Brief Note on Fiscal Debt and Long-Term Interest Rates

October 6, 2014

Hindsight is insightful as well as twenty-twenty.  While thinning out my files over the weekend, I came across an article from the April 28, 2010 issue of the Financial Times entitled Clock is ticking on Japan’s low debt yields.  The two self-explanatory lead sentences provide the gist of the entire text:

It is one of the biggest paradoxes in the debt markets: the developed country with the world’s biggest debt burden enjoys its cheapest borrowing costs.  But Japan’s ability to keep the yields on its bonds at their current low levels is increasingly being questioned, given rising alarm over its fiscal position and the absence of firm measures to tackle it.

Fast forward some four and a half years, and one now finds Japanese debt to be an even larger roughly 240% share of GDP, in part because of the sluggish expansion of real GDP that has barely exceeded 1.0% per annum.  Nonetheless, the 10-year JGB yield is 0.51%, down from 1.29% when the article was written.  The yield posted period averages of 1.18% in 2010, 1.12% in 2011, 0.85% in 2012, 0.71% in 2013 and 0.58% so far this year.  Japan continues to struggle to escape a liquidity trap, where even extremely low interest rates elicit very little private credit demand and bank lending.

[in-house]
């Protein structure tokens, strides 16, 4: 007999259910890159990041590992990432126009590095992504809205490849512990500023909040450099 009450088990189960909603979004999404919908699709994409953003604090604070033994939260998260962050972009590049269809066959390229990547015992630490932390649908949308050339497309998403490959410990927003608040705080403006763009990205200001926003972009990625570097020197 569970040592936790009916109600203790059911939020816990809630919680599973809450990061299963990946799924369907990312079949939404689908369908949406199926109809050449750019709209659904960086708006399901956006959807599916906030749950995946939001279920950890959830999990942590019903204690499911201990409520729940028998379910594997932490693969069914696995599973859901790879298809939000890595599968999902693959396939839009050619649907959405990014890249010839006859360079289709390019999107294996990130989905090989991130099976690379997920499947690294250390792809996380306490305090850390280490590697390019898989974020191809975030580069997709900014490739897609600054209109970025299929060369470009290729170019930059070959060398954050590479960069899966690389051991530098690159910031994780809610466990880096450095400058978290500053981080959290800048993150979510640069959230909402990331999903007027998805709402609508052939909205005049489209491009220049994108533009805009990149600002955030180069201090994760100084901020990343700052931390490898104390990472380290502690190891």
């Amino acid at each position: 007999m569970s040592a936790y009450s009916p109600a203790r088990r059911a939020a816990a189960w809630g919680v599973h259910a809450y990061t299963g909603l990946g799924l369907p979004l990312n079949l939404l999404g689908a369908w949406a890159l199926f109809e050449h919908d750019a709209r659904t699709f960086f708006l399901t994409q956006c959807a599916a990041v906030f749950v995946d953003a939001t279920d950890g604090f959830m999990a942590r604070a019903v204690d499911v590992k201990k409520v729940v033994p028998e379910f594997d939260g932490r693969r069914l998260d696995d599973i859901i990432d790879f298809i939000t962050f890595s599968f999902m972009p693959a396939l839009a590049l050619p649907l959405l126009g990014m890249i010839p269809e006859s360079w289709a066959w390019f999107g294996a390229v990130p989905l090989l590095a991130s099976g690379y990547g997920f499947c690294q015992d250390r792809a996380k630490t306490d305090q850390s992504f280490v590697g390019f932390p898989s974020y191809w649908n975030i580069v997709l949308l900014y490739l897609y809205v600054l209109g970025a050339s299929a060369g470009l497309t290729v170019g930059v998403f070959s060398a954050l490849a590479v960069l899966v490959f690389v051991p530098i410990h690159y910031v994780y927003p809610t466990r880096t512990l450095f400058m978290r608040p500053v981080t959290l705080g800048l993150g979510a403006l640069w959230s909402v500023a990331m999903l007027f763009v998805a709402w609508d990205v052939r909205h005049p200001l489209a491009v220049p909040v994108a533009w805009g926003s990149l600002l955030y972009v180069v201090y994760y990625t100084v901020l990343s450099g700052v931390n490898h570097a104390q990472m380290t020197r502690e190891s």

Japan’s experience was pretty unique back in April 2010 but has been shared subsequently to varying degrees by other advanced economies.  The U.S. Treasury yields was 3.77% when the article was published, averaged 3.19% in 2010, 2.76% in 2012, 2.34% in 2013, and 2.61% this year.  It’s even lower now at 2.43%.  In the United States, like Japan, many pundits have for years been hailing a sharp upturn in inflation and long-term interest rates to lie just around the corner.  It hasn’t happened in the States, any more than in Japan, and another similarity is that bank lending has been soft. 

Truth in the laws of economics is situational in a number of cases.  When aggregate demand is excessive and inflation is accelerating, government deficit spending can indeed crowd out private investment, but that doesn’t happen when factors of production are under-utilized.

Copyright 2014, Larry Greenberg.  All rights reserved.  No secondary distribution without express permission.

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